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Reading is so important, but getting physical books into students’ hands is not always possible. This issue is especially pressing now during the pandemic, but not entirely new, as school vacations and lack of library staffing have always been a limiting factor in print book access. 

While curbside pickup is currently available from many school and public libraries, it is not an option for everyone, due to transportation and other issues. What’s more, for many students with learning differences such as dyslexia or visual impairments, standard print books may not be appropriate at all. 

Luckily, there are many e-reading resources to keep all students engaged during the pandemic. What’s more, we can use this as an opportunity to build an e-reading community for students that is inclusive of a diverse range of learning styles and needs. Here are some tips to help make it happen.

Encourage choice

Letting students choose from a variety of books and formats helps them to take ownership of their reading journey. Our job as teachers and librarians is to facilitate joyful reading experiences. This is especially important to motivate reluctant readers. Many schools and almost all public libraries provide ebooks and audiobooks for students. Some use a company called Overdrive, which offers two free apps: Sora (for schools) or Libby (for public libraries). Many libraries also have a digital library card so that you  access thousands of books instantly. Check your public library website for details, or ask a school librarian.

Another resource for teachers is Epic, which features a wide variety of ebooks, read-alongs and human-narrated audiobooks. Students can browse by subject, interest level, language (Spanish, French, and Chinese are among the options). Teachers can make free Epic accounts for students to use during school days and hours, but do be aware that Epic is a for-profit service and families will be asked to subscribe if they want the optional weekend, evening and vacation access.

My students with learning differences, like dyslexia, have access to even more books through their free Bookshare account, which has almost one million books in formats like text-to-speech TTS audio, audio + highlighted text, braille and large font. I have more than one student who knows to contact me with requests. Those are my favorite emails to find in my inbox, especially knowing that if Bookshare doesn’t have the title, I can ask them to add it. Students are so excited to get the exact book they want -- and usually within minutes, without the long waiting list they might need to join for the same print book.

Normalize audiobooks

There is a common misconception among students and teachers alike that listening to audiobooks is somehow cheating. This discourages students from exploring the full range of options for reading and is harmful to students who have learning differences. Some students do need audio to access the text. Integrating audiobooks as part of the curriculum for all students is one way to combat this stigma. I often visit classrooms to teach all students how to use our audiobooks, not just the few who “need” them.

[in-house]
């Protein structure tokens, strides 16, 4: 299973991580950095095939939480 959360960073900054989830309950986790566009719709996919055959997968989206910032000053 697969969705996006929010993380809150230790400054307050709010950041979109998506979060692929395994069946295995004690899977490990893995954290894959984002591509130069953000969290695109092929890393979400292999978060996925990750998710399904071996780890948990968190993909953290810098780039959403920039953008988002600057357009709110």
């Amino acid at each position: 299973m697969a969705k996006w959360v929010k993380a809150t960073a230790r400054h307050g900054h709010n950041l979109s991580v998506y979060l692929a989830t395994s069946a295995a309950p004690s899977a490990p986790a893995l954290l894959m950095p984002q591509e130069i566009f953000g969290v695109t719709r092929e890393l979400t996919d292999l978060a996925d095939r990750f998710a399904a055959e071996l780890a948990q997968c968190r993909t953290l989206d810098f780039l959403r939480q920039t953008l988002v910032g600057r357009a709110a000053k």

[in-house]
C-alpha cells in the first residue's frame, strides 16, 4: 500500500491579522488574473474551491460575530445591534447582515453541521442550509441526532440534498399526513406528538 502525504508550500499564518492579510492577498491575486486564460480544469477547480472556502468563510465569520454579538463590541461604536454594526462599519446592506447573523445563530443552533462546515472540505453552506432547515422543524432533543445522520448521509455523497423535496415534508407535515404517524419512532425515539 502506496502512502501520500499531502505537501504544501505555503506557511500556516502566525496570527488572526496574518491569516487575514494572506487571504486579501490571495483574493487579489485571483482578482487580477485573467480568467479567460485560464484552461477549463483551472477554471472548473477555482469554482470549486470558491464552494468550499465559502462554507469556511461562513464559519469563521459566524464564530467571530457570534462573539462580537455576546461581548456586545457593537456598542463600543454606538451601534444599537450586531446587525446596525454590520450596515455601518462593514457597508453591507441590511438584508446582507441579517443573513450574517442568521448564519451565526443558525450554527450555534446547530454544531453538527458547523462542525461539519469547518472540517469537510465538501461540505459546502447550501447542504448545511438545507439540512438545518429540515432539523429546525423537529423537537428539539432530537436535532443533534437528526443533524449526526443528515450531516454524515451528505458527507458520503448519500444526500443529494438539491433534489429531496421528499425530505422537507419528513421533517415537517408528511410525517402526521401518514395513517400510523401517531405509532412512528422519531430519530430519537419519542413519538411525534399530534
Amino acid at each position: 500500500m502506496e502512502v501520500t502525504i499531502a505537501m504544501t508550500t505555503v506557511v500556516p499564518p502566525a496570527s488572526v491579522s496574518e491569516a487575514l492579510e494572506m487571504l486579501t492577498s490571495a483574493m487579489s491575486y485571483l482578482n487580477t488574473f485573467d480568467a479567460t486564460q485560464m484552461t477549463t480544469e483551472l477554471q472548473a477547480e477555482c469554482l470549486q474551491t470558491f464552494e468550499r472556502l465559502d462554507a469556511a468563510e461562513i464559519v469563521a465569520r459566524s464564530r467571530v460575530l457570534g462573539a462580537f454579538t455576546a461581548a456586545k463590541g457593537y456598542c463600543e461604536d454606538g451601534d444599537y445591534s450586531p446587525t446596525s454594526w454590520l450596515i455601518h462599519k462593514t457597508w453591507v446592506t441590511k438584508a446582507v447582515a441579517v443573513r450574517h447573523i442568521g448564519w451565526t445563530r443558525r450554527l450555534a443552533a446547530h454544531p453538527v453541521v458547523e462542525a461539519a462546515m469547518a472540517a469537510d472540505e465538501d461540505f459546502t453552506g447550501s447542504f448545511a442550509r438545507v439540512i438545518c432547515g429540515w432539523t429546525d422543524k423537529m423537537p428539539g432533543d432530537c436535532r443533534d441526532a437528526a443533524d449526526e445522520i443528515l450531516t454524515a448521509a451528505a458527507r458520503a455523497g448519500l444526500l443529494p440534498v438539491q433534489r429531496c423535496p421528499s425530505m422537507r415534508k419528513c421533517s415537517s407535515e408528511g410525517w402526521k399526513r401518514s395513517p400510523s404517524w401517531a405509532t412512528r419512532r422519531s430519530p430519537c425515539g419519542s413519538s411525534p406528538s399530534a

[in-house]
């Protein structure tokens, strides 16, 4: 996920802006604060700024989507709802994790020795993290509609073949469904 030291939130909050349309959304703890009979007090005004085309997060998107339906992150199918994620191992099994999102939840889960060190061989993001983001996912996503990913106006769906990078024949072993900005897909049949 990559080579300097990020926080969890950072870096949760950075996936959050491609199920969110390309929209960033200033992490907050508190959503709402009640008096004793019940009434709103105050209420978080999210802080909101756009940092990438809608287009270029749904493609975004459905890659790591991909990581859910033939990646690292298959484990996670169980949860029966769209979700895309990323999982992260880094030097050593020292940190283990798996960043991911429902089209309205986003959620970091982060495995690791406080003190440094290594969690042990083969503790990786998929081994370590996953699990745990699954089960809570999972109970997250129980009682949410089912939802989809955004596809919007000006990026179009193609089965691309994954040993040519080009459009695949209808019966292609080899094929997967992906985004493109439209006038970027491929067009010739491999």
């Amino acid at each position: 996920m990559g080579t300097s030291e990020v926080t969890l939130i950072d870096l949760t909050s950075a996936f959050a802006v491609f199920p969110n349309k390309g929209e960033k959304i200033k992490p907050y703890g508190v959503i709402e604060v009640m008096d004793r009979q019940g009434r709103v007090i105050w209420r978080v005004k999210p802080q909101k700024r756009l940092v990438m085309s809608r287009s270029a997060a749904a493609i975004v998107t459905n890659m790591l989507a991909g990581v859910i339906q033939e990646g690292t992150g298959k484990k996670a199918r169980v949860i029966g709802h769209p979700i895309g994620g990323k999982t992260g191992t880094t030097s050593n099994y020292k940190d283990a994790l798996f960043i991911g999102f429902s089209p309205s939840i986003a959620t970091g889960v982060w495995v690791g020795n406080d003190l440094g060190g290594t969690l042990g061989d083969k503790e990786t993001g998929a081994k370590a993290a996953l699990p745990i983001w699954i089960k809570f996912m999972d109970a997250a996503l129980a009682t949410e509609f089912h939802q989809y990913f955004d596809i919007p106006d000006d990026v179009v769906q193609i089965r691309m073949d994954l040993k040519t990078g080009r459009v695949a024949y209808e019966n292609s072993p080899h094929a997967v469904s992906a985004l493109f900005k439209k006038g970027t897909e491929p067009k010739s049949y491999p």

Another way to encourage the use of audiobooks is by talking about how much we teachers enjoy them. I tell my students how I listen to audiobooks when I’m gardening, or out for walks, or taking a drive. This lets my students know that listening to audio is a pleasurable and valid way to read and access information. In fact, according to the Pew Research Center, the percentage of adults who have listened to an audiobook has almost doubled in the past decade.

Encourage experimentation

Let students experiment with different tools, apps, devices, voices, and other features to customize their reading experience. Students who are avid print readers may discover that they enjoy the dramatic interpretation of a human-narrated audiobook. Other students may find the steady tone and adjustable speed of a computerized voice helps them concentrate on the information being shared through the book. 

Students will follow your lead. Modeling curiosity towards new books and reading tools encourages students to explore these different formats for themselves. I invite you to jump into the world of e-reading to encourage and empower your students to read now and in the future in ways that work for them.

 

Miranda Doyle is one of two district teacher-librarians in Lake Oswego, Oregon, just outside of Portland. She uses Sora, Epic, and Bookshare to encourage her students to become avid e-readers.

 

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